“We had 10 million pigeons in that urban renewal area. When Purina was there, they had tons of seeds around, and people fed them. The street sweepers would throw popcorn to them. We had pigeons all over. They perched on rooftops and chimneys. Our office in the old City Hall was in the boiler room in the basement. Every once in a while, I would hear a THUNK. We’d go over and look under the flue, and there was a pigeon. It would sit up on the top of the chimney, and the gas would get him. Down he’d come. They disappeared with urban renewal. Gradually they came back and found new places to perch. You go over to Kmart now, and they’re all sitting up there.” -Wally Konopka, engineer for the City of North Adams
So where do the pigeons go now? More importantly, what about the senior citizens at the high-rise, the MCLA students, and the folks downtown who don’t have cars? Where do they go? Do they walk to Wal-Mart, which is at least a mile down Route 8? I never thought I’d be nostalgic for Kmart, but here I am wishing it were still here. So do a lot of others I have talked to.
We all have our reasons. For me, as a visiting writer and photographer, it was a convenient place to get film and batteries for a good price, use the inside pay phone when it rained, seek temporary shelter from cold winter winds, and go to the rest room.
Most of us over 50 are nostalgic for the five and dimes, such as Newberry’s, Woolworth’s, and Grant’s. Large chains such as Kmart came along and swallowed them up. But the five and dimes were chain stores, too. When they arrived in town many years ago, they took business away from the little Mom and Pop stores. They could pool their resources and buy merchandise from big suppliers who charged lower wholesale prices for large accounts. So the Mom and Pop stores began to fade. Nostalgia for those little stores is often the subject of conversations among our oldest citizens.
“When I finally decided after so many years that we couldn’t have a vacant lot there anymore, I got Kmart interested, and I also got the stores on the corner built. Otherwise, I think it would still be empty. I just felt something had to be done. As much as people would have liked to see Filene’s or some high-class outfit, it just wasn’t to be.” -the late Joseph Bianco, former mayor of North Adams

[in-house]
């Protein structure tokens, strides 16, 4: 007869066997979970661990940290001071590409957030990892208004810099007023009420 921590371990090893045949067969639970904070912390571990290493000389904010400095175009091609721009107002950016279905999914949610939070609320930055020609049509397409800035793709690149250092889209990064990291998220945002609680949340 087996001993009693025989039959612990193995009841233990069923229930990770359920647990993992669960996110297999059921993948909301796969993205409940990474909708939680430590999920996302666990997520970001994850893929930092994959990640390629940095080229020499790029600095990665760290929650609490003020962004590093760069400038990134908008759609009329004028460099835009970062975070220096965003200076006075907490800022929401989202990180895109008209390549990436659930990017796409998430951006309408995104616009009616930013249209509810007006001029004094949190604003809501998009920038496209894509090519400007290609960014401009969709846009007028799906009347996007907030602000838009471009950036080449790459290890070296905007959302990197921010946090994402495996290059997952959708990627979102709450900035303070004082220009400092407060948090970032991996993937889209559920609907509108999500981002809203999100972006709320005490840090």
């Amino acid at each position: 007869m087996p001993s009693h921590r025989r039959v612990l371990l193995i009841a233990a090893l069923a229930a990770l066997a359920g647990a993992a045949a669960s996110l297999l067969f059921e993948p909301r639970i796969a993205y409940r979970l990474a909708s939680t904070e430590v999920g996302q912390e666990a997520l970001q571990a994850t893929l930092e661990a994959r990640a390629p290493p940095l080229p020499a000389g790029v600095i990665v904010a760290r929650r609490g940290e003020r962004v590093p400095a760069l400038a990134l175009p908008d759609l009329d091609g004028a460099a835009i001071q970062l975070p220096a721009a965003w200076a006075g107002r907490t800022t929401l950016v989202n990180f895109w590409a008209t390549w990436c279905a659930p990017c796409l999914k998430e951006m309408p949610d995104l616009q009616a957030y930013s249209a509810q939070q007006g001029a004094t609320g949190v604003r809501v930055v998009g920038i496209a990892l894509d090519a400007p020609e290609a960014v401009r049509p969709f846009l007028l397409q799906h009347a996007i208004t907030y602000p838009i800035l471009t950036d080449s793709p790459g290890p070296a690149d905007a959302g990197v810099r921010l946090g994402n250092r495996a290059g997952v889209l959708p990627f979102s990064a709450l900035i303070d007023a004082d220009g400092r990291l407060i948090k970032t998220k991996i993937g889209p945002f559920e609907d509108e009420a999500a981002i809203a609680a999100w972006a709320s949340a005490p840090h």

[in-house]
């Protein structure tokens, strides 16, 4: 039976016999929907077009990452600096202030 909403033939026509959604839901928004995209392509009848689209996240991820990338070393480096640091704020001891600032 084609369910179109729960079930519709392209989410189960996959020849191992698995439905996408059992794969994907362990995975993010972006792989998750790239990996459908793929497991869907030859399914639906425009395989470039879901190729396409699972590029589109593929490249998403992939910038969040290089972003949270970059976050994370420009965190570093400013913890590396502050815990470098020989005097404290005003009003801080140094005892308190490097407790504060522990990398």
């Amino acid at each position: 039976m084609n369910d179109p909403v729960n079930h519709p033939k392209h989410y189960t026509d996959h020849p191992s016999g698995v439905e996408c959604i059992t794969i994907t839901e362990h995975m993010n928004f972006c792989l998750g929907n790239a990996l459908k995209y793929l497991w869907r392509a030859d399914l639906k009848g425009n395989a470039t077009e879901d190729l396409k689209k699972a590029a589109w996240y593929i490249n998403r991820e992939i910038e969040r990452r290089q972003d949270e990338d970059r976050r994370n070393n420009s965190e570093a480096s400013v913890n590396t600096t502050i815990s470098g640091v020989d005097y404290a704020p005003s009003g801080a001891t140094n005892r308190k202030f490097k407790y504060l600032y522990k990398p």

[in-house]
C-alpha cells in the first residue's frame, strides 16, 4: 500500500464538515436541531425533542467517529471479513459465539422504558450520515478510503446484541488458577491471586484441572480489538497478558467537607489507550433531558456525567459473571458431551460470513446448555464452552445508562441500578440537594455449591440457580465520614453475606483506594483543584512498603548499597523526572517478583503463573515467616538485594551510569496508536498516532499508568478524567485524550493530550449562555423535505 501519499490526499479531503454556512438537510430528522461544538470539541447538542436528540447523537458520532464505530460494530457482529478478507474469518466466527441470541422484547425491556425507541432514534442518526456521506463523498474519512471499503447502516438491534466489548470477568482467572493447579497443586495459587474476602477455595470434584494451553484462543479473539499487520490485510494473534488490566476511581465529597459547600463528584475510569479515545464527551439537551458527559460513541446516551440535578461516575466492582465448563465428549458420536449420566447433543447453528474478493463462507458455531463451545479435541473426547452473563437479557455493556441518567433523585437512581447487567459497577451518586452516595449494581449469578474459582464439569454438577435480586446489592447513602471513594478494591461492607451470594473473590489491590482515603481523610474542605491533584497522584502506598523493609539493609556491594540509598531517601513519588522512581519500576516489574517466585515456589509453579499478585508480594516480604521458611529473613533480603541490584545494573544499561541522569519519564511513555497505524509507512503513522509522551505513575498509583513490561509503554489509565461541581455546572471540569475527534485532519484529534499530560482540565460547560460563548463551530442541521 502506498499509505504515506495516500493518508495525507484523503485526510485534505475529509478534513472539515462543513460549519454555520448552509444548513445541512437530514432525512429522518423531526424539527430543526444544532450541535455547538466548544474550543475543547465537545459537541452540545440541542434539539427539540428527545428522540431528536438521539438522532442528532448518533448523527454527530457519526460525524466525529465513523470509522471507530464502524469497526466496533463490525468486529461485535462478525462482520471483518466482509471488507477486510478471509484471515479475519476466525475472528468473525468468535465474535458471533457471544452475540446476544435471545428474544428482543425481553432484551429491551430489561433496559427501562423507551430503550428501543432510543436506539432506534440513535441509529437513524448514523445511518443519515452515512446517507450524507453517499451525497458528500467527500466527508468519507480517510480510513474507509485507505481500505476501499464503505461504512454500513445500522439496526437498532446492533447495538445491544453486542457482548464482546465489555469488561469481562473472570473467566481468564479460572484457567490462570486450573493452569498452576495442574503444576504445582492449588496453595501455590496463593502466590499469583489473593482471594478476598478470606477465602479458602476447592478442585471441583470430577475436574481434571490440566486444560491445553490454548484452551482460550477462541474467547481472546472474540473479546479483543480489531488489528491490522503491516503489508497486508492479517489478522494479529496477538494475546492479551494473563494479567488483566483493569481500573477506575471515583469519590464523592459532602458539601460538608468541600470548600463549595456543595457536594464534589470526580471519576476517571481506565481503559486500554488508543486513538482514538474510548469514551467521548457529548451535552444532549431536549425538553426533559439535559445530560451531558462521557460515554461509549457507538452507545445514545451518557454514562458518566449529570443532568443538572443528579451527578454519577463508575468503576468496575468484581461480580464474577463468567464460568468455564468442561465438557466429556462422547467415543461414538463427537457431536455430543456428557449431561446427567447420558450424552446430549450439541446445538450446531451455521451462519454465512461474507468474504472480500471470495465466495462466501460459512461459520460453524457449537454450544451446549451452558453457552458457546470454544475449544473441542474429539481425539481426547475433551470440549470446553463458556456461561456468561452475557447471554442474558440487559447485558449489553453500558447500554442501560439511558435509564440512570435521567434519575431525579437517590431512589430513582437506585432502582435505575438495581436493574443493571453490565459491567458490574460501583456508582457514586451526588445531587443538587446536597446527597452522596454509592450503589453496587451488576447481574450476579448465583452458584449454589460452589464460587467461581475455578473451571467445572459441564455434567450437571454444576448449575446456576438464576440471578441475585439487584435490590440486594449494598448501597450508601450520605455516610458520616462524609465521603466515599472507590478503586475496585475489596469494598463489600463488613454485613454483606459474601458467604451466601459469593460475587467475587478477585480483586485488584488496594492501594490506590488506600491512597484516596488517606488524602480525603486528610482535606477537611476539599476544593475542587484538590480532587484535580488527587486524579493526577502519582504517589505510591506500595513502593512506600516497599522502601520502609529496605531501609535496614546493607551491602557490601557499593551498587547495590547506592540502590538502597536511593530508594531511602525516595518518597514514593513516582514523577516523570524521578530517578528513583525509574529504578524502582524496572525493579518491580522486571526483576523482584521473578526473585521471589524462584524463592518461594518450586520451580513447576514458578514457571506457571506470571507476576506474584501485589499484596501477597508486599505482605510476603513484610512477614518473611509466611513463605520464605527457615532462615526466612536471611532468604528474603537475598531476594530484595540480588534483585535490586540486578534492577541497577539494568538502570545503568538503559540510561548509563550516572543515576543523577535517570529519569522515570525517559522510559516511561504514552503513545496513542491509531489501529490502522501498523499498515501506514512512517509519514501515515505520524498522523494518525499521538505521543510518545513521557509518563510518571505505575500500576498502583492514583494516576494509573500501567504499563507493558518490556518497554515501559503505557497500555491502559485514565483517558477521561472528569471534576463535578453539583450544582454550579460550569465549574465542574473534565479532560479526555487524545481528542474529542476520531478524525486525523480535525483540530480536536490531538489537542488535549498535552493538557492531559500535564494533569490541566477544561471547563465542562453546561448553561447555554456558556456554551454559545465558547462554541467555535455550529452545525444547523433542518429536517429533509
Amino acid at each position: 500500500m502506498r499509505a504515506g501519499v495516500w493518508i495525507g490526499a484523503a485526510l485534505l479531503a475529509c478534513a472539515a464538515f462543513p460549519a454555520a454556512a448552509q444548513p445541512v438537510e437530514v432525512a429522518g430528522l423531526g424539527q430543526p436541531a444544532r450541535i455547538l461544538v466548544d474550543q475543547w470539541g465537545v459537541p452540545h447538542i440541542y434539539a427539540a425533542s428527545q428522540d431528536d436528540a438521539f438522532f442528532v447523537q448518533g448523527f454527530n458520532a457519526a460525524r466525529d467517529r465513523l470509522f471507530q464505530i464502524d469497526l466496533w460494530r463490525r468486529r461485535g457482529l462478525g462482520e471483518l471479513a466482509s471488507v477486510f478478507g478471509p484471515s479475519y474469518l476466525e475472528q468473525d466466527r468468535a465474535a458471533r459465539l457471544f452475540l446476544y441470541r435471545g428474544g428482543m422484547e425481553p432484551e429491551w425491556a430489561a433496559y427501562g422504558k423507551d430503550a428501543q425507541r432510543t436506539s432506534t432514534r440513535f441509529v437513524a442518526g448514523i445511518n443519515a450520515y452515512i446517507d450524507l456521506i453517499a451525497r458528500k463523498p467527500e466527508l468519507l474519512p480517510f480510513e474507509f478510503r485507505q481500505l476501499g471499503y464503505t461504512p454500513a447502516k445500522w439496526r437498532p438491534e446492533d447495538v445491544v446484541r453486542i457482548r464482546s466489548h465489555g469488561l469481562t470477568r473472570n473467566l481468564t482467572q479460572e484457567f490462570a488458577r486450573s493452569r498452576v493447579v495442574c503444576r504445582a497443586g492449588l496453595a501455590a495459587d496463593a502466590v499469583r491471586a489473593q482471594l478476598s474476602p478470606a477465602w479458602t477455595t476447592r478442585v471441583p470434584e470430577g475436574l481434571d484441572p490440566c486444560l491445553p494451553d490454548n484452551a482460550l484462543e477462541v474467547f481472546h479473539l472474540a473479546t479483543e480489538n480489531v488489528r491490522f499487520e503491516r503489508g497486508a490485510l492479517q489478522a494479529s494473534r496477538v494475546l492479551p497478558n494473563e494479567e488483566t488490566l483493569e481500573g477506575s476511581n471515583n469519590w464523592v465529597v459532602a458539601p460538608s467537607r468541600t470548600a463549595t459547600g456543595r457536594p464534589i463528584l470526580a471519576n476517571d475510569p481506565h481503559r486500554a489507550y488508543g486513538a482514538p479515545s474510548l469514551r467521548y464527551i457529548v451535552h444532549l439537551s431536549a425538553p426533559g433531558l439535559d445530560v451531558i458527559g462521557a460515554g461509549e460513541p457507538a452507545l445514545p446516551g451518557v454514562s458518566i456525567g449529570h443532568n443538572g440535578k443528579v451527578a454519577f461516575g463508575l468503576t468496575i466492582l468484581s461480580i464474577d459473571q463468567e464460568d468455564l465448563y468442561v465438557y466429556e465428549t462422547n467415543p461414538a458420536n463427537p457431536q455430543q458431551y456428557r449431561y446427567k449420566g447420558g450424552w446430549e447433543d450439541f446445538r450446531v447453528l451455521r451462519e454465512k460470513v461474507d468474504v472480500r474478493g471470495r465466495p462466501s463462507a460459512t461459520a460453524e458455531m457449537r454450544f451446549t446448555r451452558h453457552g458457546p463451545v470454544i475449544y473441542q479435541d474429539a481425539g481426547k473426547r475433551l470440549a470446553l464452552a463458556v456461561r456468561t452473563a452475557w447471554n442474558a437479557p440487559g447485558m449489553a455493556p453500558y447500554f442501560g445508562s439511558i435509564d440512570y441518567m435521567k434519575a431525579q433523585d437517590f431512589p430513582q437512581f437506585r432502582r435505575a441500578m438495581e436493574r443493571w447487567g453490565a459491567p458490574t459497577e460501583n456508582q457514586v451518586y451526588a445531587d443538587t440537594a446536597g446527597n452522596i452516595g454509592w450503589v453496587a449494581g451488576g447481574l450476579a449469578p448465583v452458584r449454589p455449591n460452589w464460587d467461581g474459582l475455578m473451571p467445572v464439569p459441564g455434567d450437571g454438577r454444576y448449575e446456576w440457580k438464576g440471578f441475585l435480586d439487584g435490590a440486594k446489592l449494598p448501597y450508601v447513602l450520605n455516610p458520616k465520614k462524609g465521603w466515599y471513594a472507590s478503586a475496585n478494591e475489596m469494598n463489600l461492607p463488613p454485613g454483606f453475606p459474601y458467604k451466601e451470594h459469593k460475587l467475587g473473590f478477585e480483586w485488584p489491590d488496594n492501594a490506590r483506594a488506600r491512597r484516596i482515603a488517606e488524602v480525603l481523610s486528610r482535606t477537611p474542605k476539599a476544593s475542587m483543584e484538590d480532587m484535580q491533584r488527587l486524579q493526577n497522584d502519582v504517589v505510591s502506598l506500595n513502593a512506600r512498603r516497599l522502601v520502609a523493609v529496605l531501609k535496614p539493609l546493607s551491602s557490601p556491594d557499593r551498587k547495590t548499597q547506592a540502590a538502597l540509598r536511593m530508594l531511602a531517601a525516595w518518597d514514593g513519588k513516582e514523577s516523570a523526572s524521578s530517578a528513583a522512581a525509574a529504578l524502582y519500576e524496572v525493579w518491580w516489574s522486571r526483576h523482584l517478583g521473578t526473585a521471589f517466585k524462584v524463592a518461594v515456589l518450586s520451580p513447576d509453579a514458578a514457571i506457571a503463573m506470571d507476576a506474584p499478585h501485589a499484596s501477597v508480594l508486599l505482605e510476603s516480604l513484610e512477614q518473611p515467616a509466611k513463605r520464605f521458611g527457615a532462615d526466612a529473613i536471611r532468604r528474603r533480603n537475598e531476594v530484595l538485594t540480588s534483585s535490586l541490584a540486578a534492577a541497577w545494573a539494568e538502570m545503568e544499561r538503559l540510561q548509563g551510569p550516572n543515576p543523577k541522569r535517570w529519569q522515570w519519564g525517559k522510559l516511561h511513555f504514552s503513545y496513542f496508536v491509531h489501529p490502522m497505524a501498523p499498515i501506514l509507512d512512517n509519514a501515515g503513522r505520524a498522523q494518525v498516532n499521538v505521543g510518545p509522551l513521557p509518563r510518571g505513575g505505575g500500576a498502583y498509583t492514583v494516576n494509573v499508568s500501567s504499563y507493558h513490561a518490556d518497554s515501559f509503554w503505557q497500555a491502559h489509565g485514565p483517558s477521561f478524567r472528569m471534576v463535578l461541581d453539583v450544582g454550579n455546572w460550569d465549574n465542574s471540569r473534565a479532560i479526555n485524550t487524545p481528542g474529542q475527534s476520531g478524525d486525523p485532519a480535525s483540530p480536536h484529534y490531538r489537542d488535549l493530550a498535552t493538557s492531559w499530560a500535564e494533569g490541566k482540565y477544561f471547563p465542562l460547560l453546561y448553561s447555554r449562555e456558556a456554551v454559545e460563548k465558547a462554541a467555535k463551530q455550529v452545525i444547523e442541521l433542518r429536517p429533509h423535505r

There was a lot of opposition to the idea of filling the empty urban renewal site with Kmart. A referendum on the proposal narrowly passed, and many people still regret it. William Boland, who served as president of the North Adams Redevelopment Authority in the 1970s, said:
“My opposition to Kmart was mostly due to the physical layout. I felt that what we were doing was taking a strip center and just superimposing it in our downtown. You had Main Street, then the blacktop, then the store. If we could have reversed it and had the front of the store on Main Street and the parking behind, it would have still looked like a Main Street.”
City Clerk Mary Ann Abuisi recalled: “A lot of developers were interested in the property, and each time one would come along, you would hang your hat on a new idea and get excited. It’s amazing to think we did all of that and ended up with Kmart.”
And now Kmart is gone. Everybody wants to know what is going to replace it. Will it be Target? Kohl’s? Filene’s (finally)? It may be a tough sell. Most big-box stores are located in or near a mall, off a major highway exit, and in a large metropolitan area. Subdividing the building into a variety of stores presents problems. It would still be necessary to have one big anchor store that could attract shoppers to the other smaller stores. A common space inside the main entrance would create a potential loitering problem that might require police presence.
“Every time I’m downtown, I think, ‘What a shame that we don’t have what we had that was beautiful.’ It’s cheap looking, the Kmart and the L-shaped building. That’s all quickly-built stuff with no character.” -Erika Uchman
One thing is certain. The closing of Kmart presents the city with an opportunity to reconsider the design of the south side of Main Street. Looking across the street from the Bean, it is obvious that one of the great disappointments of urban renewal is the resulting L-shaped mall, which presents a faceless, pointless façade of dysfunctional architecture. With Brooks Drugs about to go, it is time to think about marketing this site again to someone who is willing to buy it from the current owner, tear down the buildings, and put up a row of modest but architecturally appropriate two-story buildings with storefronts below and apartments above.
As a resident of Northampton, I know that part of what makes the downtown so vibrant are the hundreds of people who live above the stores. For them, Main Street is their front yard. And like the front-porch sitters we remember before air conditioners and TV, they keep watch on their community, and their visibility adds richness and comfort to summer evenings.
Whatever happens, we must be sure that there are stores and restaurants downtown that provide the products and services that meet the everyday needs of its ordinary citizens. The economic revival of the city is already attracting businesses that cater to tourists and citizens with a lot of disposable income. This is good. We want those folks to visit and spend their money, and we want them to come back. I am all for dressing up North Adams in fancier clothing. But please, let’s go easy on the jewelry.